Liberia’s Court System Needs to Adopt the New Normal
The coronavirus pandemic, which began in the city of Wuhan (China) quickly spread throughout the entire world leaving one million dead, and a further eighty million infected.
These numbers are rising daily with devasting effects, not only in terms of people’s health but also with regards to the economy, the state of democracy, and the rule of law.
On March 16, 2020, health authorities in Liberia informed President George Weah that the country recorded its first case of the coronavirus disease, otherwise known as COVID-19.
The head of the Environmental Protection Agency Nathaniel Blama was named patient zero.
In response to the rising number of cases, the government tightened her measures by announcing a state of emergency and a subsequent lockdown.
Like every sector, the court too is having its own fair share of the effects of the corona virus outbreak.
While the judiciary remains open, a regulation was quickly put into place so as to keep the Court safe as it carries out its function.
Notwithstanding the regulations, it’s even clearer, that this unprecedented public health emergency caused by COVID-19 is poising a serious threat to the dispense of Justice.
Even before the outbreak hit, justice actors were already facing a huge gap between demand and supply of justice services. The courts across the country are barely functioning and jury trial has been suspended.
It is an undeniable fact, COVID-19 will leave a lasting effect on the political, economic and legal spectrums which may also force institutional reforms to confront future challenges, opening the door to new opportunities.
Those reforms may include e-lawyering, electronic filing, use of social media for live streaming in court rooms and etc. so as to avoid too many interactions and lessen the gathering of crowds in the courts.
In more advanced societies, the infrastructure for virtual court sittings came in handy to keep the judicial process going but sadly, our story is the direct opposite.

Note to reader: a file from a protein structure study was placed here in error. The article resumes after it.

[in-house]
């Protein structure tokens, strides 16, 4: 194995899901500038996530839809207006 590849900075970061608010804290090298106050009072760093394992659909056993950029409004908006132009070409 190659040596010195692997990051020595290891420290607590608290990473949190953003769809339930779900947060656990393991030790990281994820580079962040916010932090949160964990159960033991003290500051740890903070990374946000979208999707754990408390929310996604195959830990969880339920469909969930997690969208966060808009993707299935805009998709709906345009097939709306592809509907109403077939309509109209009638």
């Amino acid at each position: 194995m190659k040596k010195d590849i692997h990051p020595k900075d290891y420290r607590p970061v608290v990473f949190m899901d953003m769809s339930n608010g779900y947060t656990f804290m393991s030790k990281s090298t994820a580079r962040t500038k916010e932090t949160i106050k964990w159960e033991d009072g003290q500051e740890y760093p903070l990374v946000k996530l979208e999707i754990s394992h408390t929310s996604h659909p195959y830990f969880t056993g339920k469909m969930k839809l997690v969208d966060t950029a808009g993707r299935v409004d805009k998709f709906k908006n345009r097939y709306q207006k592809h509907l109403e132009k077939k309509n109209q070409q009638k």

We have not learnt our lessons in the Justice Delivery System in Liberia and as the second wave of Corona Virus beckons, the Judicial Sector is in for another avoidable partial shutdown.
In the Liberian Judiciary, the use of technology is rarely an option in the Court system, filing before the court is as ancient as the origin of the Common Law Practice.
It requires the lawyer’s presence, which is time consuming, a commodity that is scarce in the legal profession.
A simple process that could be done in a minute takes days because of too many human to human interaction.
The use of technology will help eliminate barriers that could change public perception that the legal system is burdensome and time consuming.
Liberia has had two outbreaks: Ebola and Coronavirus. As such, our institutions including the Judiciary must adopt new ideas for future challenges.
The use of social media, live streaming of courtroom and electronic filing should be encouraged by our courts, this is more than just adopting to the new normal of coronavirus but catching up with this century.
The E-Filing System will only be effective if we have a good case file Management System which presupposes that all Court documents should be online and accessible virtually.
This article argues for the introduction of this System in all Courts in Liberia to reduce or even eliminate physical contact in the Filing Process.
The Supreme Court has already taken proactive steps by live streaming the opening of the October term of court, as such it shouldn’t be limited to a particular case or based on the choosing of the Supreme Court, rather it should be an option available to the public and lawyers.
New ideas should be encouraged so as to enhance the practice of the legal profession.
For example, law students years back took countless hours looking for cases in books that are rarely available but with the introduction of an online legal education platform that host cases from the Supreme Court, learning law is a bit easier and convenient.
Truth be told, the gamut of equipment and Infrastructure required to fully integrate virtual conferencing in our court system is huge considering the financial implications of same.
It will be foolhardy for us to think that these propositions are achievable without adequate fundings.
Despite this challenge, our Judiciary enjoys financial autonomy and is generating funds from those who interact with the Court, all that is required is the will power to get things started.
For example, a small fee could be paid by lawyers for maintaining an online filing and case management system which is less expensive and presents an adequate use of time.
International organizations with interest in improving the legal system might step in, all that is required is the readiness to catch up with realities of today’s world.
Once there is a desire to improve the Court system, funding sources can be solicited to unclog the wheel of progress towards a virtual court system. A better Liberia is possible….